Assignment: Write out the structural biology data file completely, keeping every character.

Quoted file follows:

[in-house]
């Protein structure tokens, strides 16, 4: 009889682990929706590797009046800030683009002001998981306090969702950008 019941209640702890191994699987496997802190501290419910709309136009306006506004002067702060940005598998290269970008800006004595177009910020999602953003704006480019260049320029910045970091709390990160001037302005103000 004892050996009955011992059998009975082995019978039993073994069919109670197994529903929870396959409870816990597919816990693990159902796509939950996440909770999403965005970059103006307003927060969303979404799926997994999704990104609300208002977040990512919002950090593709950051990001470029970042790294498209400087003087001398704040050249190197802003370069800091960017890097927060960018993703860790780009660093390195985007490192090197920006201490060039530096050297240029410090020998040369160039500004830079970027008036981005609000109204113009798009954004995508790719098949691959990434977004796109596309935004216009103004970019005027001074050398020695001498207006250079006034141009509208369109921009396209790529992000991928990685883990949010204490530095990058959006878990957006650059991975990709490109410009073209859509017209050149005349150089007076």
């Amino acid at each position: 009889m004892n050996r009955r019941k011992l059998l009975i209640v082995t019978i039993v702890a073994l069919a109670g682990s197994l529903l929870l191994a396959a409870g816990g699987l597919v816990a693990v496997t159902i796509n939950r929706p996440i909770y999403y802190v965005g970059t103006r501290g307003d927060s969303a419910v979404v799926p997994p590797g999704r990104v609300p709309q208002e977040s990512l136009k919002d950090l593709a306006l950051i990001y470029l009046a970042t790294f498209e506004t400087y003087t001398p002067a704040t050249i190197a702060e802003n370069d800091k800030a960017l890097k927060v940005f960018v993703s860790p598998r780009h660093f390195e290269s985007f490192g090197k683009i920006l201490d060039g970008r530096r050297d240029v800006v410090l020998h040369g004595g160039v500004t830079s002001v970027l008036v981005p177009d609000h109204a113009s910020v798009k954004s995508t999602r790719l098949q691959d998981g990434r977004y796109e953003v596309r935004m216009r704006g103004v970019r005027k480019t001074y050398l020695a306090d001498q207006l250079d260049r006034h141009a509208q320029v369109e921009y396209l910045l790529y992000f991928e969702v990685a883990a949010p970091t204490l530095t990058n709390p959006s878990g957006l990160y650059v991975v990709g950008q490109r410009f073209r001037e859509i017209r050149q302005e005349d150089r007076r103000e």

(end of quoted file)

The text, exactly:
[in-house]
């Protein structure tokens, strides 16, 4: 009889682990929706590797009046800030683009002001998981306090969702950008 019941209640702890191994699987496997802190501290419910709309136009306006506004002067702060940005598998290269970008800006004595177009910020999602953003704006480019260049320029910045970091709390990160001037302005103000 004892050996009955011992059998009975082995019978039993073994069919109670197994529903929870396959409870816990597919816990693990159902796509939950996440909770999403965005970059103006307003927060969303979404799926997994999704990104609300208002977040990512919002950090593709950051990001470029970042790294498209400087003087001398704040050249190197802003370069800091960017890097927060960018993703860790780009660093390195985007490192090197920006201490060039530096050297240029410090020998040369160039500004830079970027008036981005609000109204113009798009954004995508790719098949691959990434977004796109596309935004216009103004970019005027001074050398020695001498207006250079006034141009509208369109921009396209790529992000991928990685883990949010204490530095990058959006878990957006650059991975990709490109410009073209859509017209050149005349150089007076």
């Amino acid at each position: 009889m004892n050996r009955r019941k011992l059998l009975i209640v082995t019978i039993v702890a073994l069919a109670g682990s197994l529903l929870l191994a396959a409870g816990g699987l597919v816990a693990v496997t159902i796509n939950r929706p996440i909770y999403y802190v965005g970059t103006r501290g307003d927060s969303a419910v979404v799926p997994p590797g999704r990104v609300p709309q208002e977040s990512l136009k919002d950090l593709a306006l950051i990001y470029l009046a970042t790294f498209e506004t400087y003087t001398p002067a704040t050249i190197a702060e802003n370069d800091k800030a960017l890097k927060v940005f960018v993703s860790p598998r780009h660093f390195e290269s985007f490192g090197k683009i920006l201490d060039g970008r530096r050297d240029v800006v410090l020998h040369g004595g160039v500004t830079s002001v970027l008036v981005p177009d609000h109204a113009s910020v798009k954004s995508t999602r790719l098949q691959d998981g990434r977004y796109e953003v596309r935004m216009r704006g103004v970019r005027k480019t001074y050398l020695a306090d001498q207006l250079d260049r006034h141009a509208q320029v369109e921009y396209l910045l790529y992000f991928e969702v990685a883990a949010p970091t204490l530095t990058n709390p959006s878990g957006l990160y650059v991975v990709g950008q490109r410009f073209r001037e859509i017209r050149q302005e005349d150089r007076r103000e």